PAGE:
Let $n$ be the number of rolls and $X$ the number of rolls that land on some specified side. Then $X$ follows a Binomial(n,p) distribution where $p$ is the probability of getting that specified side.

By the central limit theorem, we know that

$$\sqrt{n} (X/n - p) \to N(0,p(1-p))$$

Since $X/n$ is the sample mean of $n$ Bernoulli$(p)$ random variables. Hence for large $n$, confidence intervals for $p$ can be constructed as

$$\frac{X}{n} \pm Z \sqrt{\frac{p(1-p)}{n}}$$

Since $p$ is unknown, we can replace it with the sample average $\hat{p} = X/n$, and by various convergence theorems, we know the resulting confidence interval will be asymptotically valid. So we get confidence intervals of the form

$$\hat{p} \pm Z \sqrt{\frac{\hat{p}(1-\hat{p})}{n}}$$

with $\hat{p} = X/n$. I'm going to assume you know what $Z$-scores are. For example, if you want a 95% confidence interval, you take $Z=1.96$. So for a given confidence level $\alpha$ we have

$$\hat{p} \pm Z_\alpha \sqrt{\frac{\hat{p}(1-\hat{p})}{n}}$$

Now let's say you want this confidence interval to be of length less than $C_\alpha$, and want to know how big a sample we need to make this case. Well this is equivelant to asking what $n_\alpha$ satisfies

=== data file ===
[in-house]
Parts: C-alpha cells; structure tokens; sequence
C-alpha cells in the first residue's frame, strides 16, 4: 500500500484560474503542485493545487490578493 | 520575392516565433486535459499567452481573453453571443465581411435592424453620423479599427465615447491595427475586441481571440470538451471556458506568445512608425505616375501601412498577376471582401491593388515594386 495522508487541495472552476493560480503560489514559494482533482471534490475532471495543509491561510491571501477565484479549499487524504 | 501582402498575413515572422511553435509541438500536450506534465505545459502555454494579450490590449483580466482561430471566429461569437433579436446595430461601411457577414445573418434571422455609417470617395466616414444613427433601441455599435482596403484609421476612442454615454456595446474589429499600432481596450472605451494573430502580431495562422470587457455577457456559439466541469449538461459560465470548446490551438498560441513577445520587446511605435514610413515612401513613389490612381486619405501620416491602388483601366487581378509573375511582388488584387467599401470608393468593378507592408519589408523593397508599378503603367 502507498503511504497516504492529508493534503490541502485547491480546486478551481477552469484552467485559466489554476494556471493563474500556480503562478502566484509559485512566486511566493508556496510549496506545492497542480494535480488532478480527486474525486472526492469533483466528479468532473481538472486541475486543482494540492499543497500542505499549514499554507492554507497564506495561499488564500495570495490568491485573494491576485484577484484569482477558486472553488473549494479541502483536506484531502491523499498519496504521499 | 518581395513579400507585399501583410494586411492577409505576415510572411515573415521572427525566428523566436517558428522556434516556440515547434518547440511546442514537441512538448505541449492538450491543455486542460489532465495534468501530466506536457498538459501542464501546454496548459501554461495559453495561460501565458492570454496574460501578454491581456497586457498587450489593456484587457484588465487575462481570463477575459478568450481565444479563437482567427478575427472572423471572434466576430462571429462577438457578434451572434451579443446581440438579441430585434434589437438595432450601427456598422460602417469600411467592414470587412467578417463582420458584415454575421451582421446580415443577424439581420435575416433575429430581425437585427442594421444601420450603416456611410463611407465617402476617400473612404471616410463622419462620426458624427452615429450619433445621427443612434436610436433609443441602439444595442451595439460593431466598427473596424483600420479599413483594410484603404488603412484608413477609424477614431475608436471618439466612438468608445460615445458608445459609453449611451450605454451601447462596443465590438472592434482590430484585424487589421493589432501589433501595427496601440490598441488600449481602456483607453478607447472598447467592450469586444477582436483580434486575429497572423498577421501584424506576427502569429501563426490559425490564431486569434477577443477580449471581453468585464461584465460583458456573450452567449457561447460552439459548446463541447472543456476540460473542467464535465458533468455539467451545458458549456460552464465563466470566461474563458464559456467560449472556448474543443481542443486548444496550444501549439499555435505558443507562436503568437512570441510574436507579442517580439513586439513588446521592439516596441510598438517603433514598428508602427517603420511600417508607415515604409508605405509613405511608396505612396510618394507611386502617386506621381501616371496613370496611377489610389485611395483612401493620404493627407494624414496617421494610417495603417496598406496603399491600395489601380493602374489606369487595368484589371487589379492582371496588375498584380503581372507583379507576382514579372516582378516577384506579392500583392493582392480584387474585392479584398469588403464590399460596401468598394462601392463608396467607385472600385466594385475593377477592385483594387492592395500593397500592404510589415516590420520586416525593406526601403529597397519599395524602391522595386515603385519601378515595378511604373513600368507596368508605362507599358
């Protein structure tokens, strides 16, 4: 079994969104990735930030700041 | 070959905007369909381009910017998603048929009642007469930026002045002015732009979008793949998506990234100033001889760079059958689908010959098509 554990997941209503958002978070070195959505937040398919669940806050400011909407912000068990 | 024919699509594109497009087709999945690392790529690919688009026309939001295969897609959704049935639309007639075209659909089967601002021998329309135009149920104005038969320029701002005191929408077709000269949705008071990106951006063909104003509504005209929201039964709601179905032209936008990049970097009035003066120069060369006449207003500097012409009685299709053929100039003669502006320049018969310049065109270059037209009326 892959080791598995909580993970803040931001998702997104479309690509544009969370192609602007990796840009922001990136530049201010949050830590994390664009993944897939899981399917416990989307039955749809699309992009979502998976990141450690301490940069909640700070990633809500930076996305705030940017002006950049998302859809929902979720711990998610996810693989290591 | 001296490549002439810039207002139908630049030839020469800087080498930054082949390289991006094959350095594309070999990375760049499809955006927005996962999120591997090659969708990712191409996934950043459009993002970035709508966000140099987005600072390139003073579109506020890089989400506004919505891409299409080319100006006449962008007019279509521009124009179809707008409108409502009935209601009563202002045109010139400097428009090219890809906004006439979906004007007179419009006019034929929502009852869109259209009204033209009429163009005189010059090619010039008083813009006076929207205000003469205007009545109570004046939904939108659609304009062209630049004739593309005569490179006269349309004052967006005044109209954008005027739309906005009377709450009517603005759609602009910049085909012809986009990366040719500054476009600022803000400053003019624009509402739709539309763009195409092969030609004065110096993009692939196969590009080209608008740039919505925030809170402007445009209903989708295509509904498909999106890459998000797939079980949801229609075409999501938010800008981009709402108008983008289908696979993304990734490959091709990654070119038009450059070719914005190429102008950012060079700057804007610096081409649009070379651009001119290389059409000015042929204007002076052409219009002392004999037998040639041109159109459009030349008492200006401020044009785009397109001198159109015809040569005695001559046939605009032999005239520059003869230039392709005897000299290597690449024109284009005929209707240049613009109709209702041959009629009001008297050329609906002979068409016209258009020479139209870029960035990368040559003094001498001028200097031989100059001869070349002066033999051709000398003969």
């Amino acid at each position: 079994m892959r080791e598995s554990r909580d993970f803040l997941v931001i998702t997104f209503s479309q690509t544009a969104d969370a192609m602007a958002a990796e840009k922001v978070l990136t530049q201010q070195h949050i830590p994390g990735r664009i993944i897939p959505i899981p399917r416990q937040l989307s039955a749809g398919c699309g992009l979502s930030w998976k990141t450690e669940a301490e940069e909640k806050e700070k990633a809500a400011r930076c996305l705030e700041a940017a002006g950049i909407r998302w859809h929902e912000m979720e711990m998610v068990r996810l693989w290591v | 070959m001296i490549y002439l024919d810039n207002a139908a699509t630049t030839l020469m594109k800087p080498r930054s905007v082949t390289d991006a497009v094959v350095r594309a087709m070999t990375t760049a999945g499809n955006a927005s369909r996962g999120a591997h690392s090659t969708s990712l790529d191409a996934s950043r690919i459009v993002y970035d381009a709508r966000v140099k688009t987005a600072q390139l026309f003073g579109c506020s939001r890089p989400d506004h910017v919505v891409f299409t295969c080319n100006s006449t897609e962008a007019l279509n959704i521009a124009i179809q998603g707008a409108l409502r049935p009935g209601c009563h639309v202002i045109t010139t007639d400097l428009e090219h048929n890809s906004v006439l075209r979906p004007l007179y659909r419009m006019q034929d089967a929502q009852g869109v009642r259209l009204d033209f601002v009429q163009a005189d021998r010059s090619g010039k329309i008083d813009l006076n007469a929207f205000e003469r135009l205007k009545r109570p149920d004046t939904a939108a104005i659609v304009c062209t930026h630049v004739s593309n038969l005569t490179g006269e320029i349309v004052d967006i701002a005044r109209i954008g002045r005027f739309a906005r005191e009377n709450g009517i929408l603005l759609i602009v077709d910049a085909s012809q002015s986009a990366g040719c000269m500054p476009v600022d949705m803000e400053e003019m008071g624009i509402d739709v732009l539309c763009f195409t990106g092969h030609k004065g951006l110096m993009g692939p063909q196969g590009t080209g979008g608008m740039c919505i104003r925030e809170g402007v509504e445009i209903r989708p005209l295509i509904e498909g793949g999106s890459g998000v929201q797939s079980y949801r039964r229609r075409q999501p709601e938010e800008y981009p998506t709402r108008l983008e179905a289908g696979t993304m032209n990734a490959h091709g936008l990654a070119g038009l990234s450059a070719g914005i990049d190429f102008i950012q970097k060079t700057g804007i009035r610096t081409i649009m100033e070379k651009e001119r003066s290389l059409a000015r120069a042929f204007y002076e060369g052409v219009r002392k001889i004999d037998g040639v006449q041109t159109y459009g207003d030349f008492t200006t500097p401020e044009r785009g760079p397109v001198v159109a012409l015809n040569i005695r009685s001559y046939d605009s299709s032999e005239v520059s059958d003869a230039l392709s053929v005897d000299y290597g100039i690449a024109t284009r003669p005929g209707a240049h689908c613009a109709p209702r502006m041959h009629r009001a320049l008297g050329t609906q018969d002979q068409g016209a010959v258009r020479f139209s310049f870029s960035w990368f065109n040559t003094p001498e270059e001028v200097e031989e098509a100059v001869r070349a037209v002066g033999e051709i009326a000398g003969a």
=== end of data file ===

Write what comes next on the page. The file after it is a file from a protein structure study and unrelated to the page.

$$Z_\alpha \sqrt{\frac{\hat{p}(1-\hat{p})}{n_\alpha}} \leq \frac{C_\alpha}{2}$$

Which is then solved to obtain

$$n_\alpha \geq \left(\frac{2 Z_\alpha}{C_\alpha}\right)^2 \hat{p}(1-\hat{p})$$

So plug in your values for $Z_\alpha$, $C_\alpha$, and estimated $\hat{p}$ to obtain an estimate for $n_\alpha$. Note that since $p$ is unknown this is only an estimate, but asymptotically (as $n$ gets larger) it should be accurate.

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    $\begingroup$ Thanks. As I have not done college-type math in decades, could I trouble you to plug in the numbers and actually give me a ballpark number of times I'd need to roll a die, as an integer? $\endgroup$
    – Dronz
    Oct 9, 2018 at 0:40
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    $\begingroup$ if $p = 1/6$ and you want to know how large $n$ needs to be 98% sure the dice is fair to within 2%, $n$ needs to be at least $n \geq 766$. Ignore my last comment, used incorrect $C_\alpha$. $\endgroup$
    – Xiaomi
    Oct 9, 2018 at 1:40
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    $\begingroup$ It might be more interesting to look at the multinomial distribution, since now we test for each side separately. This does not take into account all the information we have on the problem. For an intiuitive explanation look at stat.berkeley.edu/~stark/SticiGui/Text/chiSquare.htm $\endgroup$
    – Jan
    Oct 9, 2018 at 15:21
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    $\begingroup$ I agree with @Jan: This answer does not address the question. Moreover, it cannot easily be adapted to construct an answer by applying it separately to all six faces, because the six tests are interdependent. $\endgroup$
    – whuber
    Oct 9, 2018 at 18:56
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    $\begingroup$ This is a nice answer, but I fully agree with @Jan, whuber. This question deserves an answer based on chi-square statistic and multinomial distribution. $\endgroup$ Oct 9, 2018 at 19:49